“If you want zero risk in the plant, send everyone home and lock the gate.” — Industrial safety proverb
I don’t remember when I first heard it, but I know I’ve said it. Risk is inherent to the chemical enterprise. We can reduce it, but we cannot eliminate it entirely. Zero risk is not an option.
The rescue of a group of West Virginians from a shuttered coal mine highlights the fallacy in that industrial safety proverb. Even sending everyone home and locking the gate does not reduce the risk to zero. You don’t get to pick your trespassers.
Four West Virginians recently went into a coal mine that had not operated for two years, where they got lost. Their families believed they had gone in search of scrap copper. “The reason they’re in there is to get copper. A couple of years ago, it was up to almost $4 a pound. You could go into a mine and make $1000 a day.” In economically depressed West Virginia, a $1000 a day is an attractive lure.
After two days, one of them found his way out, and eventually showed rescuers where he and his three companions had entered the mine. Two days later the rescuers found the three, two women and a man, and led them out, shaken but whole.
Once out of the hospital, each denied that they were in the mine to salvage copper, or as the local police described it, “to steal copper wiring.” Instead, they said they were simply exploring. “We went in there to have fun.”
Nonetheless, the Raleigh County Sheriff’s office was quick to point out that entering a closed mine is illegal, regardless of the reason. The rescued adventurers were barely out of the mine before a criminal investigation began, no doubt prompted by early speculation that the rescue mission could cost as much as $1 million.
Mothball or Demolish?
In her blog entitled “Abandon-in-Place or Decommission?”, my colleague Kayla Whelehon said “abandoning equipment in place…has its advocates due to its more cost-effective nature, and the hope that ‘we may use it again,’ but most safety professionals argue that decommissioning equipment is a safer and much sounder option in the long run.”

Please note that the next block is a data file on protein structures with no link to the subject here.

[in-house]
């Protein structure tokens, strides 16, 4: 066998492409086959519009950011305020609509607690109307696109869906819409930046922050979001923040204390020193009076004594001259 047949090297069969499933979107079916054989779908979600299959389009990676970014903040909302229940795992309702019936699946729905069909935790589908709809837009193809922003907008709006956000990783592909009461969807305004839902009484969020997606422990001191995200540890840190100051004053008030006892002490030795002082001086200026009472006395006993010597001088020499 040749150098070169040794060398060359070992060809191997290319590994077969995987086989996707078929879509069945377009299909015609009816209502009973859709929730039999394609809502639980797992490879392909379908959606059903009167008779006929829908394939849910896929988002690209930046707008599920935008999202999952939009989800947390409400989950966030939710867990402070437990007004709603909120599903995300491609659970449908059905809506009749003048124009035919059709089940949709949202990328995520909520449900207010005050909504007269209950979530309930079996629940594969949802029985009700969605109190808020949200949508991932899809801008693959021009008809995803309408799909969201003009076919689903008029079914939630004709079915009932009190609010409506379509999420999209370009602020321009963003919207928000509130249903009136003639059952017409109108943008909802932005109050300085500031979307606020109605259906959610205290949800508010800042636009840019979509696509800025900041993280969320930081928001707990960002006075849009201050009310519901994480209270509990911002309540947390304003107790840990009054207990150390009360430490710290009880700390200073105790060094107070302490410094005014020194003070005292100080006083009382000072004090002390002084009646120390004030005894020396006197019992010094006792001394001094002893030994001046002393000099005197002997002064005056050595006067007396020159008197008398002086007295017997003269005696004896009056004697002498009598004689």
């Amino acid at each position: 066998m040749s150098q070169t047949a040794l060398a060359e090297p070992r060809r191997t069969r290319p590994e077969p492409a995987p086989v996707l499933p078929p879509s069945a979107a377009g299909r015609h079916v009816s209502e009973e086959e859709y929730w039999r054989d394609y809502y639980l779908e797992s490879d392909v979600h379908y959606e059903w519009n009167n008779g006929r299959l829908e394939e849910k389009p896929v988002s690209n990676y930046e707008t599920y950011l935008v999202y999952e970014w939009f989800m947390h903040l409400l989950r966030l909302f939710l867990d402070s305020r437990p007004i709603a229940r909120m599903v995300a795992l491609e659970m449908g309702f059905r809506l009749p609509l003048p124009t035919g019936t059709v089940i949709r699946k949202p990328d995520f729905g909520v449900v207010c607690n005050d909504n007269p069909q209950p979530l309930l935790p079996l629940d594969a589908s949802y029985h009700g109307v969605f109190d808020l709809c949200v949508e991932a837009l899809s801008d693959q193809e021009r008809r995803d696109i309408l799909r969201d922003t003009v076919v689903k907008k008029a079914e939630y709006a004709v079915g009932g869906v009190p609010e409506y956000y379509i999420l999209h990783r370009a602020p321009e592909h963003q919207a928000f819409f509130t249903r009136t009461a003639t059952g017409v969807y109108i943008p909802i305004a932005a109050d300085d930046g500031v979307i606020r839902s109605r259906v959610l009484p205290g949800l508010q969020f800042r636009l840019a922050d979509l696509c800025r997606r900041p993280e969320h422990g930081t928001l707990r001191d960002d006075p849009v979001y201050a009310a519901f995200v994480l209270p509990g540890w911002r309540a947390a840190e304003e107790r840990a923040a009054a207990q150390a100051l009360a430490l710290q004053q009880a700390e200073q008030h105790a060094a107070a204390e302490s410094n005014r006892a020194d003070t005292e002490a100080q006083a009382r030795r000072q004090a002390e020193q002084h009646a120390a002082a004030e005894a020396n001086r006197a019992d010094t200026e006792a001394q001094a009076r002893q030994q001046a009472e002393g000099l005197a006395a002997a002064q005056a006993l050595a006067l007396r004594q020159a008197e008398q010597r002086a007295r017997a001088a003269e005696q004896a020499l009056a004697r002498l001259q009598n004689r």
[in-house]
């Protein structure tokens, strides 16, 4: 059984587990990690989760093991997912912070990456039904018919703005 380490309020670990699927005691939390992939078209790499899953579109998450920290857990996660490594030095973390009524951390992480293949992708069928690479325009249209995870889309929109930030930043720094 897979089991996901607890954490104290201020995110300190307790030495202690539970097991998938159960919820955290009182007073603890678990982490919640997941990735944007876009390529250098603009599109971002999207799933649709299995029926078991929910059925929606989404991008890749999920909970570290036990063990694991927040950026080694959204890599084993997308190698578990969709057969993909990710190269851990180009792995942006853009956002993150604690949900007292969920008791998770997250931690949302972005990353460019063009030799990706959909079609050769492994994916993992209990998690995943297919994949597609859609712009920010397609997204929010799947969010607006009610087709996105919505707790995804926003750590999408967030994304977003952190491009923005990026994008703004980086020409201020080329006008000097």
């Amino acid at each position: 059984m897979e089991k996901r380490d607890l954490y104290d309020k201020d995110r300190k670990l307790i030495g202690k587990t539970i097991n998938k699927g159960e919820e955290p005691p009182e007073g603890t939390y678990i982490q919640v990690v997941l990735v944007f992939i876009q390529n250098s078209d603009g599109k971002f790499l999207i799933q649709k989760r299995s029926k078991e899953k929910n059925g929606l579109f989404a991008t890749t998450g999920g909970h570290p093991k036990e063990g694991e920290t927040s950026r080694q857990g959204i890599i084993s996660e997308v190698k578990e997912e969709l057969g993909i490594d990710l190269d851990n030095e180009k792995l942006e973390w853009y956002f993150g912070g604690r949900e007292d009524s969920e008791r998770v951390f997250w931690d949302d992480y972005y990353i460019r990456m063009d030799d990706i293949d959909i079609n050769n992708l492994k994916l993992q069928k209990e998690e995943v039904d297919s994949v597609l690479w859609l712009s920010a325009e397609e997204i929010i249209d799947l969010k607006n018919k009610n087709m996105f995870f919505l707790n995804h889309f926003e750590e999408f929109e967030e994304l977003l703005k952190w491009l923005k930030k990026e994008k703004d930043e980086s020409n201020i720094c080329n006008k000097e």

If it is cost-effective to abandon equipment in place, imagine how much more tempting it is to abandon whole facilities in place, to mothball them. There is always the hope that “we may use it again,” and proper demolition requires decontaminating, dismantling, and disposing of the equipment.
When a plant is abandoned-in-place, it should not be literally abandoned. If there is to be any hope of starting up again, resources must be devoted to routine maintenance and security. Otherwise, the plant will be useless any way, either because of vandalism or the steady deterioration with time.
Protecting the Public
There is also a duty to the public. Whether or not the plant is operating, or there is a lock on the gate, plant owners have a duty to protect them from hazards of the abandoned facility, even if they are trespassing.
When an owner knows a trespasser is on the property, the owner must protect that trespasser from dangerous conditions the owner knows of, but which would be unknown to the trespasser. Think confined spaces, residual chemicals, or corroded safety barriers.
Attorneys McCune-Wright-Arevalo state that even when the property owner “did not know of a specific trespasser on the land but had reason to know that trespassing was frequent—say through left behind beer bottles or a worn path leading across the owner’s property to a beach—the owner also owes a legal duty to those trespassers to protect them from certain dangers on the land that could injure them.”
When the trespasser is a child, the law is much stricter. The legal doctrine of attractive nuisance holds that property owners are liable for injuries to children trespassing if the injury is caused by an object, structure, or condition that is likely to attract children. You probably heard of this first in regard to swimming pools, but it can be applied to anything on the property. If a coal mine is attractive to four adults who just “want to have fun,” imagine how attractive an abandoned chemical facility will be to children.
You Don’t Get to Pick Your Trespassers
When you contemplate shuttering a process facility, consider the hazards that will remain, even after you “send everyone home and lock the gate.” The responsibilities for process safety do not end just because the process is no longer running. When you follow the management of change (MOC) procedure on your idled plant, make sure you have identified and addressed the hazards that remain. You don’t get to pick your trespas